Domino’s falls short of guidance despite record profit

Domino’s Pizza Enterprises has achieved a 15 per cent increase in net profit after tax to $136.2 million in FY18, a year which saw the company add almost six new stores a week.

All markets saw positive growth on a same-store-sales basis in the year, with sales rising 4.5 per cent in Australia on a same-store basis, 5.7 per cent in Europe and 0.9 per cent in Japan.

“Less than four years ago we surpassed $1 billion in sales, and this year Group Network Sales reached $2.59 billion,” Group CEO and managing director Don Meij said.

“We delivered positive growth in all markets but after consecutive years of significant and compounding growth, our bar for success is even higher.”

Despite reporting growth, Domino’s still fell short of its greatly speculated guidance targets, reflecting in poor market confidence.

A sharp fall at the opening of trading saw the company’s stocks down12 per cent to $46.15 at 10:35am (AEST), before steadying.

Online pizza sales jumped almost 20 per cent year on year, reaching 63.9 per cent of total group sales, at $269.5 million.

However, Meij said the positive growth results reinforce internal confidence in the business, citing the fact that franchisees are opening new stores and building their businesses, even the Modern Fast Food Industry Award has brought uncertainty.

“We are proud of our franchisees having implemented this significant change, which means our team members are paid rates among the highest in our industry, including penalty rates and mileage allowances, which they deserve,” Meij said.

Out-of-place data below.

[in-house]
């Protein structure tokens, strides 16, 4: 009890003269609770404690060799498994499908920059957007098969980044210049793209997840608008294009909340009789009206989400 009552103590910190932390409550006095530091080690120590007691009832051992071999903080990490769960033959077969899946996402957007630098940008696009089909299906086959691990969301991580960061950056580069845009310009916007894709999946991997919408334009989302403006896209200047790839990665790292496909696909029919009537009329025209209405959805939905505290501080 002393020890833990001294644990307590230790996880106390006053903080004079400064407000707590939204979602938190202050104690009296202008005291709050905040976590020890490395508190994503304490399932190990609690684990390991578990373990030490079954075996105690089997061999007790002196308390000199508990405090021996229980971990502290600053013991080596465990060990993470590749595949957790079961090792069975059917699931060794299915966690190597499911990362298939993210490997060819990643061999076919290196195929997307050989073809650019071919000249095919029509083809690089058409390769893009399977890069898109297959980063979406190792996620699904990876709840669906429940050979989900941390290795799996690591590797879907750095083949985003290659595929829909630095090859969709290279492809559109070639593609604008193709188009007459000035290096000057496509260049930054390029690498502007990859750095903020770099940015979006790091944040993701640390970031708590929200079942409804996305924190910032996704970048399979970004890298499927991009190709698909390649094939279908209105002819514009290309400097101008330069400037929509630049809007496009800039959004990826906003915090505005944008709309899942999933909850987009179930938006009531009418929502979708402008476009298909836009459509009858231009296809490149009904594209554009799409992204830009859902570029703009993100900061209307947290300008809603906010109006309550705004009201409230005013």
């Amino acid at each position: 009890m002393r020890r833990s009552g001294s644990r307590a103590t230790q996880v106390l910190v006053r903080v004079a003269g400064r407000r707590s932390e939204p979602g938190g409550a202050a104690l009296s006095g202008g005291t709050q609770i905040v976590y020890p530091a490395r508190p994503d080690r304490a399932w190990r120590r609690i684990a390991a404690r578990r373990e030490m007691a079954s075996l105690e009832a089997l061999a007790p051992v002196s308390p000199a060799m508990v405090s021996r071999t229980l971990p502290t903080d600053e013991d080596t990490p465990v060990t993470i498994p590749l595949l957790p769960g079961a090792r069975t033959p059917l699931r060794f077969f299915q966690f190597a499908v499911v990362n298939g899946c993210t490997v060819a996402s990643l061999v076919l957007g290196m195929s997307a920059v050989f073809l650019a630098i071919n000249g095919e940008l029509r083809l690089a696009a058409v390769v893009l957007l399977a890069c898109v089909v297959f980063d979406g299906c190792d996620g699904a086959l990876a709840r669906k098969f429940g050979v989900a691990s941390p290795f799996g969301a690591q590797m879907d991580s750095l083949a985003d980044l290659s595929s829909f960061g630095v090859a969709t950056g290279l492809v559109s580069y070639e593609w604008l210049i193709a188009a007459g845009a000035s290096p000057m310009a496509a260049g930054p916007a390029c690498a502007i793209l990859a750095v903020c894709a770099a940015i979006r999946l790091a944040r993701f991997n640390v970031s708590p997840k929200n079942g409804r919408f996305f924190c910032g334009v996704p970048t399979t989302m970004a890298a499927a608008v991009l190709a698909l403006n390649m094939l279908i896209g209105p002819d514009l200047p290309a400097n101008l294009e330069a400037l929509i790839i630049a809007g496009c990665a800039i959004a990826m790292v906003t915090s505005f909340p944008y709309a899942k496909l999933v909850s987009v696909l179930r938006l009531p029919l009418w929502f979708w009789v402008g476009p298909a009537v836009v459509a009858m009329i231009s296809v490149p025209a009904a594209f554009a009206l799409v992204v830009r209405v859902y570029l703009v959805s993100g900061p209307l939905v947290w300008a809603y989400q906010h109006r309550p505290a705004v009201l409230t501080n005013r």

Domino’s CEO of Australia and New Zealand Nick Knight said the company was focused on new products and digital innovation, including Domino’s Pizza Checker and Project 3-10, which gave the business a significant competitive advantage.

Looking Forward

Ongoing growth over the longer term is achievable, according to Meij, and Domino’s expects to grow its share of the pizza and wider fast food market, with compounding growth in the range of 3 to 6 per cent.

Meij said stores have embraced Project 3-10, an initiative to have orders ready for pick-up in three minutes and deliveries made in 10 minutes from the time of order.

“Stores are sharing their lessons and challenging each other to improve their operations, setting records in multiple markets for the lowest average delivery times for a week,” he said.

“This also means we need more kitchens, closer to our customers, to satisfy existing and future customer demand, and we affirm our long-term store count forecasts, after surpassing the forecasts we set seven years ago.”

The company expects to build between 225 and 250 stores in FY19, according to Meij, with 12 stores having been opened in the period’s first six weeks already.

This article first appeared on Inside Retail, a sibling publication to Inside Franchise Business.